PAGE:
Chen, R., Li, R., Qing, W., Zhang, Y., Zhou, Z., Hou, Y., Shi, Y., Zhou, H., & Chen, M. (2022). Probiotics are a good choice for the treatment of bacterial vaginosis: a meta-analysis of randomized controlled trial. Reproductive Health, 19(1), 137. https://doi.org/10.1186/s12978-022-01449-z
Chen R, et al. Probiotics Are a Good Choice for the Treatment of Bacterial Vaginosis: a Meta-analysis of Randomized Controlled Trial. Reprod Health. 2022 Jun 13;19(1):137. PubMed PMID: 35698149.
* Article titles in AMA citation format should be in sentence-case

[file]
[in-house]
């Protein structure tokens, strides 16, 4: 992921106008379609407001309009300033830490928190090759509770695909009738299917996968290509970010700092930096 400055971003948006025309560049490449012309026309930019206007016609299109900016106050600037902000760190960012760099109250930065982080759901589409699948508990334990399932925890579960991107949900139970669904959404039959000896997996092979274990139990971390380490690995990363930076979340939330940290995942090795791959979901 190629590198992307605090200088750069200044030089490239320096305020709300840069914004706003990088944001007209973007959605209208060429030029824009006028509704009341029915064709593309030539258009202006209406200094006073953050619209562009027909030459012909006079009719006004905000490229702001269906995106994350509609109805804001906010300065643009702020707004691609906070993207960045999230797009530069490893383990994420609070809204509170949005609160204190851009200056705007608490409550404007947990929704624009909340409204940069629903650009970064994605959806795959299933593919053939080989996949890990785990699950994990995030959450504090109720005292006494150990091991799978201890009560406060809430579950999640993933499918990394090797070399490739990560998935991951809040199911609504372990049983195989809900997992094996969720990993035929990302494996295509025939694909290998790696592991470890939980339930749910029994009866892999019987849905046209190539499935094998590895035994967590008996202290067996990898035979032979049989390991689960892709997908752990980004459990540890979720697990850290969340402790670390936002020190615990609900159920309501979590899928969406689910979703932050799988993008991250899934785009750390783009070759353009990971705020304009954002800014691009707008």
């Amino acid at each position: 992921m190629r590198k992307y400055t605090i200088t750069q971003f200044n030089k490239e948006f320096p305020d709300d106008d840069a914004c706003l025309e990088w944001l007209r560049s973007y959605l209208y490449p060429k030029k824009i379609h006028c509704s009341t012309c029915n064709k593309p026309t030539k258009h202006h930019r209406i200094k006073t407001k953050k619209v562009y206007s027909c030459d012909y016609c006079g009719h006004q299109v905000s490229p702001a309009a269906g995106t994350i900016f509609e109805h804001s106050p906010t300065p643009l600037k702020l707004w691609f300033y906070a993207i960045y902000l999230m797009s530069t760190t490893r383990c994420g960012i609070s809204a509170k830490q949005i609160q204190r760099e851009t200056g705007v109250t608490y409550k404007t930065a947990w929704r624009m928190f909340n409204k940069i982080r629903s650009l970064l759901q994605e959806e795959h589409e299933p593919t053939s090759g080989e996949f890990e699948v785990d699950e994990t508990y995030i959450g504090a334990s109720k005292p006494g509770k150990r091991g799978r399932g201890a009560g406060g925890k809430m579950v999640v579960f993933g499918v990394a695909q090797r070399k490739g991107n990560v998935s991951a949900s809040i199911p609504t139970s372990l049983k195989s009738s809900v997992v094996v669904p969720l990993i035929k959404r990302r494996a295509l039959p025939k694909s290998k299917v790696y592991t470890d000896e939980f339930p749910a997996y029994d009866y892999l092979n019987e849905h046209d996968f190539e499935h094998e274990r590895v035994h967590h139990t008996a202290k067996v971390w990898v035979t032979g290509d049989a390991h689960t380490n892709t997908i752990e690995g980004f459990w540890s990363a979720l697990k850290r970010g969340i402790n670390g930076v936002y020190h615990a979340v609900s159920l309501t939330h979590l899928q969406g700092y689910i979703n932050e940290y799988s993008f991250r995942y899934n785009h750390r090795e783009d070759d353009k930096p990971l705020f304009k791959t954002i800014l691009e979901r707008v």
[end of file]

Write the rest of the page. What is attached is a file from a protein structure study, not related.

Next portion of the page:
TY - JOUR T1 - Probiotics are a good choice for the treatment of bacterial vaginosis: a meta-analysis of randomized controlled trial. AU - Chen,Rongdan, AU - Li,Rong, AU - Qing,Wei, AU - Zhang,Yingxuan, AU - Zhou,Zuyi, AU - Hou,Yi, AU - Shi,Yiya, AU - Zhou,Hongwei, AU - Chen,Muxuan, Y1 - 2022/06/13/ PY - 2022/1/21/received PY - 2022/5/28/accepted PY - 2022/6/13/entrez PY - 2022/6/14/pubmed PY - 2022/6/16/medline KW - Bacterial vaginosis KW - Cure rate KW - Meta-analysis KW - Probiotics SP - 137 EP - 137 JF - Reproductive health JO - Reprod Health VL - 19 IS - 1 N2 - BACKGROUND: Bacterial vaginosis (BV) is one of the most common vaginal infectious diseases in female reproductive period. Although the existing view is that probiotic treatment may be one of the feasible methods for the treatment of BV, different intervention methods lead to different treatment results. Therefore, up-to-date and comprehensive evidence in this regard is essential for the development of intervention strategies. OBJECTIVE: This meta-analysis aims to systematically evaluate the role of probiotics in the treatment of BV in adult women. METHODS: We searched the databases of Embase, Cochrane Library, PubMed, Web of Science and ClinicalTrials.gov for Randomized Controlled Trials published until November 7, 2021. Meta-analysis was performed by Revman5.3 software to systematically evaluate the clinical efficacy of probiotics adjunctive therapy in the treatment of BV. The literatures were screened and evaluated according to the inclusion and exclusion criteria. Chi-square test was used to test the heterogeneity between trials. Random or Fixed effect models were used to analyze the cure rate of BV. RESULTS: Fourteen randomized controlled trials compared the efficacy of probiotics with antibiotic therapy (probiotics + antibiotics group) versus antibiotics alone or plus placebo (antibiotics (+ placebo) group) for BV [Risk Ratios (RR) = 1.23, 95% CI (1.05, 1.43), P = 0.009]. Three compared the efficacy of probiotics regimen (probiotics group) and antibiotics (antibiotics group) in the treatment of BV [RR = 1.12, 95% CI (0.60, 2.07), P = 0.72]. Another Three compared the efficacy of probiotics regimen (probiotics group) with placebo (placebo group) [RR = 15.20, 95% CI (3.87, 59.64), P < 0.0001]. CONCLUSION: Our meta-analysis suggests probiotics may play a positive role in the treatment of BV, but more strong evidence is needed. SN - 1742-4755 UR - https://www.unboundmedicine.com/medline/citation/35698149/Probiotics_are_a_good_choice_for_the_treatment_of_bacterial_vaginosis:_a_meta_analysis_of_randomized_controlled_trial_ DB - PRIME DP - Unbound Medicine ER -